Gov. Doug Ducey’s announcement of plans to close Arizona State Prison Complex-Florence during January’s State of the State speech took many Town of Florence leaders and residents by surprise, and officials are now assessing its potential impact to the community.
A “white paper” released by the Town at the beginning of February estimates Florence’s government and economy receives more than $3 million in direct benefit per year from the prison complex, Intergovernmental and Communications Manager Benjamin Bitter said.
“While the timeline for any closure remains uncertain, largely due to the fact that any transition would require state funding and the state budget is still in its early negotiation phase at the Capitol, we are working hard to ensure that our residents and the employees that work in our community will retain their jobs and high quality of life,” he said.
The white paper, which Bitter said will be a “living document,” said expected impacts to the Town include:
- Loss of $1.5 million in population-based state-shared revenue and county transportation tax, with the largest single hit being more than $465,000 in state-shared income tax.
- $1.25 million in Town wastewater fees for service to the complex.
- Loss of 1,000 potential jobs after the consolidation of staff from the Florence complex with that of the Eyman prison complex, also within the Town’s boundaries.
- Increased pressure on emergency response to the Eyman complex, which requires a 5-mile detour due to its location past a bridge insufficient to handle the weight of a fire engine.
- Increased slum and blight concerns around the Florence complex, which the Town has been trying to mitigate over the last few years.
Most state revenue passed through to municipalities is based on population and Florence has 26,419 residents, according to the most recent state estimate. This includes 17,000 inmates, and of those about 3,600 are at the Florence complex.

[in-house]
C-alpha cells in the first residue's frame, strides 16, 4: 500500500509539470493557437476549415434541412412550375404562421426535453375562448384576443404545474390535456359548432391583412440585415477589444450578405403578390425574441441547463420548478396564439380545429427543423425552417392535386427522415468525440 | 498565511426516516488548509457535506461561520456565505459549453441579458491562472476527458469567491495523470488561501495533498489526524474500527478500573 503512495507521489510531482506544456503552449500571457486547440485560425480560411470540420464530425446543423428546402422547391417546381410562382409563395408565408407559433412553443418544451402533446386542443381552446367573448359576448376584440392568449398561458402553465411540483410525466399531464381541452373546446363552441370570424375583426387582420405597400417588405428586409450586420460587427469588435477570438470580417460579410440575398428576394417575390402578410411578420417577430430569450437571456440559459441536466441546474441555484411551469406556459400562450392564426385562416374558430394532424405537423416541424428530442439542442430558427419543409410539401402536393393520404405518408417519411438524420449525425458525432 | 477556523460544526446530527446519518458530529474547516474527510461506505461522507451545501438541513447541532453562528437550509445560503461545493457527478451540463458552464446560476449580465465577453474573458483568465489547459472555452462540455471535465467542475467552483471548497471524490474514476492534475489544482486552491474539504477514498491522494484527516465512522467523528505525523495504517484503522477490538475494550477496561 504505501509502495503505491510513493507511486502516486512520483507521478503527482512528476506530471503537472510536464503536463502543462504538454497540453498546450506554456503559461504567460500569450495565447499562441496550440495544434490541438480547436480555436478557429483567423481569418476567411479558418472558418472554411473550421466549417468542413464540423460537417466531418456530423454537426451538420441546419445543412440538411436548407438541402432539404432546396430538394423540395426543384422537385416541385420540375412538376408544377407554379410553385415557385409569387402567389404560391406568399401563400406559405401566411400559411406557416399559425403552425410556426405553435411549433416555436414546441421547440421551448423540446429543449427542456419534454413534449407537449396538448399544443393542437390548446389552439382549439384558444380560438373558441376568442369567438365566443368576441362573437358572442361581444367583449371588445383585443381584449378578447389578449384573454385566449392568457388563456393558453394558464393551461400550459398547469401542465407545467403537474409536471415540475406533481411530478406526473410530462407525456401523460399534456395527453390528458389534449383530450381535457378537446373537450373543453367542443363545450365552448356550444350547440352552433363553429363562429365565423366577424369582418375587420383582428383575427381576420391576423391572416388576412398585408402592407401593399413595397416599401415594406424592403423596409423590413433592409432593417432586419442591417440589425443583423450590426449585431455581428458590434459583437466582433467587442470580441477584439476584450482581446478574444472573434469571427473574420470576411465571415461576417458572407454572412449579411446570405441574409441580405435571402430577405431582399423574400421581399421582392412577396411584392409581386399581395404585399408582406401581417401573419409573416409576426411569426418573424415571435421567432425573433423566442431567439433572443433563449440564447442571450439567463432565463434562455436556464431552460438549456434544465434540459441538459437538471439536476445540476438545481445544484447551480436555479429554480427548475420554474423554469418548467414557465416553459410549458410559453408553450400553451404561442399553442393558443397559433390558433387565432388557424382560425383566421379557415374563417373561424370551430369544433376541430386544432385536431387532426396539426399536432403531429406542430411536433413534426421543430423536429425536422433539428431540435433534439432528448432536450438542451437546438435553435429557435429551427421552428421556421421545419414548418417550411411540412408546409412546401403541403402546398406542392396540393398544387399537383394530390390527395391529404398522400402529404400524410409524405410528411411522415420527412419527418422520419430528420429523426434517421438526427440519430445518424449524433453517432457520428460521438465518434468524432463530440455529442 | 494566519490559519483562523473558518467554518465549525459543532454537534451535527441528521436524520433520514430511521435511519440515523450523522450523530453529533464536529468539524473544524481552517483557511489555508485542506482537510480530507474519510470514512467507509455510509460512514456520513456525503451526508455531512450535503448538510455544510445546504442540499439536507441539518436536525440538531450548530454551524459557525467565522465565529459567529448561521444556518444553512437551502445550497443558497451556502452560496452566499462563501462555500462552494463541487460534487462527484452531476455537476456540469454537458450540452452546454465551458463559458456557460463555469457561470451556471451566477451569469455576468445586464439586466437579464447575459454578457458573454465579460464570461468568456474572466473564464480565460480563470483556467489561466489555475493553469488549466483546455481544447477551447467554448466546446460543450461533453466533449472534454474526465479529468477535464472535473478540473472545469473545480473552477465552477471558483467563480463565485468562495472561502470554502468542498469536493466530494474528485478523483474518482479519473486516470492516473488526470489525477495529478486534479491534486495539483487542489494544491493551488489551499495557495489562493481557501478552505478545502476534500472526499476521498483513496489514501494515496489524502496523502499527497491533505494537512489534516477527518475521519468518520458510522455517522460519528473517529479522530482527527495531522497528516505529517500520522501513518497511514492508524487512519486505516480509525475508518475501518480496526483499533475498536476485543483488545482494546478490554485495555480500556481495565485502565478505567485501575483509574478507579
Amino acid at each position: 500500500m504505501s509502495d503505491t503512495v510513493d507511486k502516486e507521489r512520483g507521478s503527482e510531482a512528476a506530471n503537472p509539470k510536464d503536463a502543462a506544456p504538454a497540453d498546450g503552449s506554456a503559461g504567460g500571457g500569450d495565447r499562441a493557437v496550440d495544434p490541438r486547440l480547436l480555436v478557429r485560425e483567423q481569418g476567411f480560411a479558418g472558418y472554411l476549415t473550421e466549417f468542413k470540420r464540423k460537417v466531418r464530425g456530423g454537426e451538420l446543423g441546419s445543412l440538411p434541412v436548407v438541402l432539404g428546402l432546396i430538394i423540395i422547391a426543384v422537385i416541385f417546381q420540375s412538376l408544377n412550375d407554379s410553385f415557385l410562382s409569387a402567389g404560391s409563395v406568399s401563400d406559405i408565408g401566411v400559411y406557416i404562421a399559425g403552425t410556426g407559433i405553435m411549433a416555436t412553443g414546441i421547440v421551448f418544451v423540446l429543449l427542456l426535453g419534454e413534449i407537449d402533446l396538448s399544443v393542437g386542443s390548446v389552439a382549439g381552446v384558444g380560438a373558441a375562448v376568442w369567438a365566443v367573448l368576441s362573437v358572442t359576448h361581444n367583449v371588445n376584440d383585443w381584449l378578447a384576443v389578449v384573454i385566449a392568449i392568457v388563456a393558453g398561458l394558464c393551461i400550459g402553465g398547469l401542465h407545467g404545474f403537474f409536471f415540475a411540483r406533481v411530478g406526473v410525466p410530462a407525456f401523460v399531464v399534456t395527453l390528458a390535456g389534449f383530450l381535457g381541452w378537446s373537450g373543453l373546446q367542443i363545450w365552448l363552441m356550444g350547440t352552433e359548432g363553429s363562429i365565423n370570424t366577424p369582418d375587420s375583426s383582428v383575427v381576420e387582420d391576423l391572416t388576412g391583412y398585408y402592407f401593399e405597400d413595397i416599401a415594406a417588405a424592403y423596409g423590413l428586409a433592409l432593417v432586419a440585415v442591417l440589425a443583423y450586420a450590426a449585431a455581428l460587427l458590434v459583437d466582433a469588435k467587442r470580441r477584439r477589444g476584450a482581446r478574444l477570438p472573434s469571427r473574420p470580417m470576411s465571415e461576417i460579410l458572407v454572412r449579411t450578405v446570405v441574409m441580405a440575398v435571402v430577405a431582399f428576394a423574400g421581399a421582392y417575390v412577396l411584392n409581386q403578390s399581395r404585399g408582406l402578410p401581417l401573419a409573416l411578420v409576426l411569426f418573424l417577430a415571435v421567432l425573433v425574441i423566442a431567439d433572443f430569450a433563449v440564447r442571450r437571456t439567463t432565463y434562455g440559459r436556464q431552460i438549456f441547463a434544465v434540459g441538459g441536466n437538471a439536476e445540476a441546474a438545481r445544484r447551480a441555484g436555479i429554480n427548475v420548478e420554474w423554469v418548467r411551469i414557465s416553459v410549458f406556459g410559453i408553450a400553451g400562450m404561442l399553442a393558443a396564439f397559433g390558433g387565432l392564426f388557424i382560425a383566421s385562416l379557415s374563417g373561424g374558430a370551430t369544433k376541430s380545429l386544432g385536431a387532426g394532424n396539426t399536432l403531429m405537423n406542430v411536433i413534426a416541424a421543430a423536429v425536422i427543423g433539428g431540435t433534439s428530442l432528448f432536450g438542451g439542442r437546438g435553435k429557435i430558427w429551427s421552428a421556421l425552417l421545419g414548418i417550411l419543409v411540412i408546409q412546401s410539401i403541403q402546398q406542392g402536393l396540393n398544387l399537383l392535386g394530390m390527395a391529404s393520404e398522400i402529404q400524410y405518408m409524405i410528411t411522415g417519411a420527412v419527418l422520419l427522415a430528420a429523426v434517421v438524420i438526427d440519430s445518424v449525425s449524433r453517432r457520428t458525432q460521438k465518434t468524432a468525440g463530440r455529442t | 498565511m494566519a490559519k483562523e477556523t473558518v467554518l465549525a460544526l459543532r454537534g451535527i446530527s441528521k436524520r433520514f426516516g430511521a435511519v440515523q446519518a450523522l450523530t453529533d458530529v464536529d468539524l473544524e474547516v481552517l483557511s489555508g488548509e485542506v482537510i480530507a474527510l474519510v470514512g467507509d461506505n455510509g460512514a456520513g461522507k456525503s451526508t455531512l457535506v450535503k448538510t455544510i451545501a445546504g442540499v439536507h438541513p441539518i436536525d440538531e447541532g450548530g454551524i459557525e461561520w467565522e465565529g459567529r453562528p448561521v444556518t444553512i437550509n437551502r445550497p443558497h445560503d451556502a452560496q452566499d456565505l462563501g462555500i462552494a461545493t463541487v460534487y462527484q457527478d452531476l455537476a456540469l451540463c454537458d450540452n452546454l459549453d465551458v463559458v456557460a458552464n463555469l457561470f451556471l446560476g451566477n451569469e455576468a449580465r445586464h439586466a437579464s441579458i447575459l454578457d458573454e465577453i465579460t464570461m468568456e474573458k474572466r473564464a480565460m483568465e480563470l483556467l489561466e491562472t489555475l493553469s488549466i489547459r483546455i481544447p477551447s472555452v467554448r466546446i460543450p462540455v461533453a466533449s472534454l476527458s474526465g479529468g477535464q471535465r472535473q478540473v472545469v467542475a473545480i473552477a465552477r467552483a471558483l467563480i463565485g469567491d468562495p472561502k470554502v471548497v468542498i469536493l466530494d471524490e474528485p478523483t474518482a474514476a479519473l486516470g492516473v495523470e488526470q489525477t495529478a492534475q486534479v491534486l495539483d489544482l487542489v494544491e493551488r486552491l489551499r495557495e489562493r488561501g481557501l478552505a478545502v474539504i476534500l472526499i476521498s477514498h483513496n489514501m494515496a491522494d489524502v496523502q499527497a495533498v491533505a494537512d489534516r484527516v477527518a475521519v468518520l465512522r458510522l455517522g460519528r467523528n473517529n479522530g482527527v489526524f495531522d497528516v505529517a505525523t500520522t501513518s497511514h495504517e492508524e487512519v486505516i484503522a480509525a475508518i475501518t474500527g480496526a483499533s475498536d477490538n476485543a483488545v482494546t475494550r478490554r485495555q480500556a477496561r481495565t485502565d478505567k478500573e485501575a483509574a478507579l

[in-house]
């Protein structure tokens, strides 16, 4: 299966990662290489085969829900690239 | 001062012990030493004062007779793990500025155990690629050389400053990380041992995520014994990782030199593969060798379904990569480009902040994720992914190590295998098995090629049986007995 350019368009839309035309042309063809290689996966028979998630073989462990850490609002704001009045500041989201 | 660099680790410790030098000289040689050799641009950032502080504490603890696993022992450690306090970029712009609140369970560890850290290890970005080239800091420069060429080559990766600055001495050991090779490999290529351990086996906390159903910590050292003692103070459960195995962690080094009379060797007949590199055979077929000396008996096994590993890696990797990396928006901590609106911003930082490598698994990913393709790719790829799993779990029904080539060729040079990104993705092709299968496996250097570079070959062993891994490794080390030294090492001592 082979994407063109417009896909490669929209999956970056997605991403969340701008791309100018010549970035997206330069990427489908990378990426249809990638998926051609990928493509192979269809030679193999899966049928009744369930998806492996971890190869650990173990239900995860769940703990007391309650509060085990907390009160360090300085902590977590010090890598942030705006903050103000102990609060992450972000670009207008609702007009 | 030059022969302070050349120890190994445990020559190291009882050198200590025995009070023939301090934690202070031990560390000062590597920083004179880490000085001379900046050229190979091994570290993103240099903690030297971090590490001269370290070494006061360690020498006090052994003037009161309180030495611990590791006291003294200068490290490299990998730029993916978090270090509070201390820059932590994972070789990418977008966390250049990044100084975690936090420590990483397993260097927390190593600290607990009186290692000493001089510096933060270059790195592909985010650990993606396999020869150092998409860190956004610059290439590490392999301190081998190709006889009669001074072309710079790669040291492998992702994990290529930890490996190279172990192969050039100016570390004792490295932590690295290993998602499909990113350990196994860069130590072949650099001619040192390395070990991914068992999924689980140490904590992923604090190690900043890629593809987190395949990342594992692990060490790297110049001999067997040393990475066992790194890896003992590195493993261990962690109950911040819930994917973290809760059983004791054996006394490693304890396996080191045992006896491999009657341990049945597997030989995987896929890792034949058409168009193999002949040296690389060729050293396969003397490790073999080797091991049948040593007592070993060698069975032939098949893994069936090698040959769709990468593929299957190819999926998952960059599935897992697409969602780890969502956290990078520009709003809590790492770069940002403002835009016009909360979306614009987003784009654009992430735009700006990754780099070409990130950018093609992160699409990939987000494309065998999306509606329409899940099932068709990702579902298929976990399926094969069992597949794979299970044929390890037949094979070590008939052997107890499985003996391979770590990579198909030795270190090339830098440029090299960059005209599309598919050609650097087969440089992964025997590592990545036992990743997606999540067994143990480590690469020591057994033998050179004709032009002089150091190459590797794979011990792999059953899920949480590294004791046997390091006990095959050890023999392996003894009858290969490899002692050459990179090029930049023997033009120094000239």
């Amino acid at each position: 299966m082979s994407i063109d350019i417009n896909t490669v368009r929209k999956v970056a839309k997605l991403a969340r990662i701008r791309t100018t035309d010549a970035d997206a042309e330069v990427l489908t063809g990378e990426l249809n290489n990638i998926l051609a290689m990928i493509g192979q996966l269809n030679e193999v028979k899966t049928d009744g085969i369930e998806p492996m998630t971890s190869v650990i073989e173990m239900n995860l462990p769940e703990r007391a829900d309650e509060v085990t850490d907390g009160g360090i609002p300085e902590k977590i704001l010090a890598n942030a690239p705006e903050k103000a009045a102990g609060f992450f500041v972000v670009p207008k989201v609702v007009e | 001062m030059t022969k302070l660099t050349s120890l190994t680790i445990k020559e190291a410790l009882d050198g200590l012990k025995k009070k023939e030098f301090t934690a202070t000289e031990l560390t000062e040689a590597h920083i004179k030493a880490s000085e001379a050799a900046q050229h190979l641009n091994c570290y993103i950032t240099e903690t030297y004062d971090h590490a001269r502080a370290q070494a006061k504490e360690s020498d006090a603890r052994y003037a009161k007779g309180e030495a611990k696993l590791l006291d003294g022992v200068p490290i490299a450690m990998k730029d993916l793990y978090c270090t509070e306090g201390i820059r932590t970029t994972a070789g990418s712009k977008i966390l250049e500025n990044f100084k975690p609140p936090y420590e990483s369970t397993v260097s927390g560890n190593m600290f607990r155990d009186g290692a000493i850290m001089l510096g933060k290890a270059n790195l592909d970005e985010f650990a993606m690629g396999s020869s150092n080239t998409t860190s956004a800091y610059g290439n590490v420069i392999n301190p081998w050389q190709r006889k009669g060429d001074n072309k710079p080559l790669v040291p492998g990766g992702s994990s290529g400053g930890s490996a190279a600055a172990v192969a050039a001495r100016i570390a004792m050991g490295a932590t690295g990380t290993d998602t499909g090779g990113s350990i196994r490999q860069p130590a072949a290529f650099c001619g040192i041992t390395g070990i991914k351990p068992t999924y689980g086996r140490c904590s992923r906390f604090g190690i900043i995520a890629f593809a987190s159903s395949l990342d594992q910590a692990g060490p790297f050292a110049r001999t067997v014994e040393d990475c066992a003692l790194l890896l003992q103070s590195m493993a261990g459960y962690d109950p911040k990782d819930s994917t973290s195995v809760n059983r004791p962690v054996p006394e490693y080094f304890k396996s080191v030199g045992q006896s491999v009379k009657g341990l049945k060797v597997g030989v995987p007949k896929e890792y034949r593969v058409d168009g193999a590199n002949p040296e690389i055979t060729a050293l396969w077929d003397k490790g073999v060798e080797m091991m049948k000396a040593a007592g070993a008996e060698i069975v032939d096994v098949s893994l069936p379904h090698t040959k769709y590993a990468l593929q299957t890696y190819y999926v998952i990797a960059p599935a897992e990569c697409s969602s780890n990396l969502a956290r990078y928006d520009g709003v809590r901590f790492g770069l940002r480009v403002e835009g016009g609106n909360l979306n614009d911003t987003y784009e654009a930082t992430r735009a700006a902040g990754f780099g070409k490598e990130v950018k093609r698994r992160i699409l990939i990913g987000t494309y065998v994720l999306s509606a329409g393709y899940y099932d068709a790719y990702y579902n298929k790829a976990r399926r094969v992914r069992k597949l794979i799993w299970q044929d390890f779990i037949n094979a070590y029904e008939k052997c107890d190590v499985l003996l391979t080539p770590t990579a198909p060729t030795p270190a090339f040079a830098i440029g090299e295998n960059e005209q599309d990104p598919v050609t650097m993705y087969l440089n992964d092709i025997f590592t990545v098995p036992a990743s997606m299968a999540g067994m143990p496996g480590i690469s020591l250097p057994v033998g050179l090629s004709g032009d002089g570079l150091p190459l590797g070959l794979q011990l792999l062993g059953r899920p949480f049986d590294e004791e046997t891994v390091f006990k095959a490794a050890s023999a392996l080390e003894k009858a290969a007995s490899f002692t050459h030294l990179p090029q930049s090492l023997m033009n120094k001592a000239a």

Ducey’s office said following the speech the closure will save $247 million in maintenance and repair costs to the facility over three years and would allow for full staffing and better security at the Eyman complex. No current employees of the Florence prison will lose their jobs to the closure, the governor’s office said.
It also said the Florence complex’s approximately 3,600 prisoners will be transferred to a combination of county jails and third-party operated correctional facilities, though officials from multiple Arizona counties said in the wake of the speech they have little or no capacity to take state prisoners.
Geoff Paulson, an analyst for the state’s Joint Legislative Budget Committee, told the House Appropriations Committee on Feb. 12 Ducey is requesting $82 million in his budget over the next two fiscal years to fund transfer of prisoners to other locations. The governor’s staff is working with county officials around the state, as well as private prisons, to identify how many beds might be available, he added.
The oldest of nine correctional facilities within the Town’s borders, the Florence complex opened in 1908 and houses the state’s execution chamber, last used in 2014.
Under the governor’s plan the execution chamber would be the only part of the complex kept open at the Florence complex, but leaving it there could limit the options for reusing the property, Paulson said.
At least two members of the appropriations committee pointed out the net cost for closing the Florence complex per year going forward is an additional $50 million in the governor’s budget, when contracts to house prisoners at other locations and other costs are included.
Rep. Regina Cobb (R-Kingman), the committee chair, said she has the same concerns, but “I think it’s a non-win situation here. We haven’t kept up with prison infrastructure for a long time, and we’re trying to make up for past times,” when a small fraction of repair needs at state prisons were being funded each year.